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A girl standing where her house used to be, which was washed away due to heavy floods in Chawhara, Bangladesh, illustrating goal 13 – climate action. Climate change has a disproportionate impact on the lives of women and girls in the poorest communities where gender inequality is firmly entrenched. Girls often face social, political and economic barriers that limit their capacity to cope with disasters linked to climate change. For example, the impact of droughts and floods can end a girl’s education and in the aftermath of disasters, the risk of gender-based violence is known to increase.

Photograph: Josh Estey/Care International


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A woman fishes for tilapia in El Salvador as part of a youth economic empowerment programme, illustrating goal 14 – life below water. Reductions in pollution and controls on overfishing will help girls and women living in the poorest small-scale fishing communities. There is often a misconception that women do not fish, yet their livelihoods are often linked to small-scale fishing, through coastal fishing and in fish markets.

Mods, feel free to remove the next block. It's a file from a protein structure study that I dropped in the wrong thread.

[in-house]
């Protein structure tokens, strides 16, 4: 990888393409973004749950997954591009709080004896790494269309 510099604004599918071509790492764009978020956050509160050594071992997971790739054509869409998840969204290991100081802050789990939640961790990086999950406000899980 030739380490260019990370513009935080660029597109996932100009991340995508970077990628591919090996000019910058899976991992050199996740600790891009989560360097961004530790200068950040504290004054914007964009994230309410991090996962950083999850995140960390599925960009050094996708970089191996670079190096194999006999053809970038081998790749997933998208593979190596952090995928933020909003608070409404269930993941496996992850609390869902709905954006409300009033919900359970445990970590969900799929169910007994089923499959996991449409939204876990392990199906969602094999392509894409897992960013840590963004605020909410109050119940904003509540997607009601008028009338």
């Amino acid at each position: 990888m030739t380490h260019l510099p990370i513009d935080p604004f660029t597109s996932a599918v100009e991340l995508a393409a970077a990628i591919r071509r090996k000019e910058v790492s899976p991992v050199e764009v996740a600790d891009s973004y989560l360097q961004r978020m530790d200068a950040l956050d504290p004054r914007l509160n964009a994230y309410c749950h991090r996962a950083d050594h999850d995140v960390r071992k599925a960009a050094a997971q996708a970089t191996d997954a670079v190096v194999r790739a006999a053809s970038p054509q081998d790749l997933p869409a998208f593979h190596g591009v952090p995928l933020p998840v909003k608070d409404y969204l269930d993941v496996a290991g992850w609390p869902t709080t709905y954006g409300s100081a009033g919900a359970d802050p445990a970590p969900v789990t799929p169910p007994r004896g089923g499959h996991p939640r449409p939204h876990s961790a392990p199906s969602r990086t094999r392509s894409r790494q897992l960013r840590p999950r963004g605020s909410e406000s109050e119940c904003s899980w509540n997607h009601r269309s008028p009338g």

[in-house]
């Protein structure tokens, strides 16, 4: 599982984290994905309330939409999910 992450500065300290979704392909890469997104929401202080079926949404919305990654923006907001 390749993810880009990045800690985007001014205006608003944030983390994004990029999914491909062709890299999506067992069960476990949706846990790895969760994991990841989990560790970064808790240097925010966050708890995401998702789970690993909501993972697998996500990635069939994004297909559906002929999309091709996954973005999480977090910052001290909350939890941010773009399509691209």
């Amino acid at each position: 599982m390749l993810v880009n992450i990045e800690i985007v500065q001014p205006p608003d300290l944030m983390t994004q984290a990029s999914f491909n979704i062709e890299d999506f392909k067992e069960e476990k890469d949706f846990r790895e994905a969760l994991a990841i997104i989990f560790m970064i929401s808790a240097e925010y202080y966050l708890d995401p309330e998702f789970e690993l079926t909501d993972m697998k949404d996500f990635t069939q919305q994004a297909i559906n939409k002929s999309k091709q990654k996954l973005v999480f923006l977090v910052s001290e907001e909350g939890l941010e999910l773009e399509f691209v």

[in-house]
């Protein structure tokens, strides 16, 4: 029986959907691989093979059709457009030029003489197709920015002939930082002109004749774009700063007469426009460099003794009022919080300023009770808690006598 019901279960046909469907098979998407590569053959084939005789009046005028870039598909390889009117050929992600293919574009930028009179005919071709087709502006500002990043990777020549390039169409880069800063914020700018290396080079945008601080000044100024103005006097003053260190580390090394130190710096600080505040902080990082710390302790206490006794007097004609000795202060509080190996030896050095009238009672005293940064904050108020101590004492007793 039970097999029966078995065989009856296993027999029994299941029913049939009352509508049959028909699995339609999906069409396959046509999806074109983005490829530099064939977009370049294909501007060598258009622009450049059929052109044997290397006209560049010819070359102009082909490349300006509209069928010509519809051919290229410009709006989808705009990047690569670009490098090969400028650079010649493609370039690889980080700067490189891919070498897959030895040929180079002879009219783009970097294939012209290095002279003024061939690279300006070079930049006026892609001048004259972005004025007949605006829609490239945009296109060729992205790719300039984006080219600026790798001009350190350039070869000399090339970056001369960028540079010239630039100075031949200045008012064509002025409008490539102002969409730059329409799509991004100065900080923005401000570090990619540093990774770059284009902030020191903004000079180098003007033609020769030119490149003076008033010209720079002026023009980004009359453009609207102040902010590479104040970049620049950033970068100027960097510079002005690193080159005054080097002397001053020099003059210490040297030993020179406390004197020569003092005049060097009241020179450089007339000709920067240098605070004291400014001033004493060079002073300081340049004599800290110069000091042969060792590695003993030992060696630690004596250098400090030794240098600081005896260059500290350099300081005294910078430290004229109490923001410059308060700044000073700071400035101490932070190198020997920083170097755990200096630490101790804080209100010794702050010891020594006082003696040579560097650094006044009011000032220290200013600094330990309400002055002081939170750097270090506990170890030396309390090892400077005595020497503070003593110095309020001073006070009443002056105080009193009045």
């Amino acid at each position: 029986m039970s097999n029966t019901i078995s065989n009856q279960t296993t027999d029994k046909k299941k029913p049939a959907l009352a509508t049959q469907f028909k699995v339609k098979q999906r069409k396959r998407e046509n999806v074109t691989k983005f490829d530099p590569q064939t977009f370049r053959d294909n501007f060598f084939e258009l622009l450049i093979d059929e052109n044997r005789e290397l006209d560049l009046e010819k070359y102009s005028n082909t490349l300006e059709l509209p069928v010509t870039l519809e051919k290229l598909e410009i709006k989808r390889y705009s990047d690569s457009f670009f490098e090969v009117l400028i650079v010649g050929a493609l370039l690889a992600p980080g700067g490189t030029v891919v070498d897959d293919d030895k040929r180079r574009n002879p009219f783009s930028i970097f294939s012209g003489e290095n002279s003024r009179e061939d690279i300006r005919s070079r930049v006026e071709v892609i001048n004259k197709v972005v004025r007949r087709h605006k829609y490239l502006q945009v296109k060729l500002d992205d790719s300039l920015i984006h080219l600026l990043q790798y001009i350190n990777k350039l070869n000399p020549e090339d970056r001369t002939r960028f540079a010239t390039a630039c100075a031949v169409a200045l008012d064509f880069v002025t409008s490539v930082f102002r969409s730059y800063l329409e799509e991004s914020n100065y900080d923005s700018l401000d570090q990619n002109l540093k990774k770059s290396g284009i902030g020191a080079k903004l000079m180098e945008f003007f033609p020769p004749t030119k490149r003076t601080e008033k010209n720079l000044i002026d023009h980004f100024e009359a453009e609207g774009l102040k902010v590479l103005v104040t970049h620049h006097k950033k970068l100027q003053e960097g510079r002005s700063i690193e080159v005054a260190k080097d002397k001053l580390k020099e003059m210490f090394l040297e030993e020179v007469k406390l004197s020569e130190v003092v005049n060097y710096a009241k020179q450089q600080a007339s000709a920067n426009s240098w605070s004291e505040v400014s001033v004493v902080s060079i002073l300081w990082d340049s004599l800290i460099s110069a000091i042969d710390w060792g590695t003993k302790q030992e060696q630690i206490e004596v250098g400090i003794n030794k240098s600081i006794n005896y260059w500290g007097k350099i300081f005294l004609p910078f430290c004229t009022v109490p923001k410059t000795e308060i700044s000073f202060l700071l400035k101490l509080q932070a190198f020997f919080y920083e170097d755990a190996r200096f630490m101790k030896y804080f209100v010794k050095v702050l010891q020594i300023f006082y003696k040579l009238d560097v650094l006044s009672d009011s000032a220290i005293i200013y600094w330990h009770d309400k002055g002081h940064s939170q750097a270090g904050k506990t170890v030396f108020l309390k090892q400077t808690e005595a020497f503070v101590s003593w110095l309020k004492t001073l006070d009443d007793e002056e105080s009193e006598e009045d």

Photograph: Luis Tobar/Plan International

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Young girls in Kabhre district, south-east of Kathmandu, Nepal, illustrating goal 15 – life on land. The sustainable use of ecosystems will benefit girls living in the areas most affected by damaged ecosystems as they are more likely to be affected by droughts and food insecurity caused by the impacts of land degradation. This goal must include girls and women as they are often responsible for collecting firewood for example, which contributes to deforestation.

Photograph: Graeme Robertson/IPPF

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A female officer of the Somali police force after completing training on human rights, and international humanitarian law and policing, illustration goal 16 – peace, justice and strong institutions. This goal is key to ensuring all girls can access and realise their rights. For example, birth registration means girls have access to services such as education and healthcare, and protecting them from child, early and forced marriage. The inclusion of a target on ending violence against children should lead to the development of comprehensive gender-sensitive child protection.

Photograph: Noor Khamis/UNDP Somalia


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Girls from a female football team in Capa, Brazil dance in a circle, illustrating goal 17 – partnerships for the goals. Without strong means of implementation, it will not be possible to achieve any of the other goals. Girls are affected by all the areas of this goal, and all actions within it must be gender-sensitive in order to ensure girls benefit equally. In particular, it is key that all data collected across all goals is broken down by gender and age, so that governments and policymakers can fully understand the impact of the SDGs on girls’ lives.

Photograph: Leo Drumond/Plan International

On theguardian.com material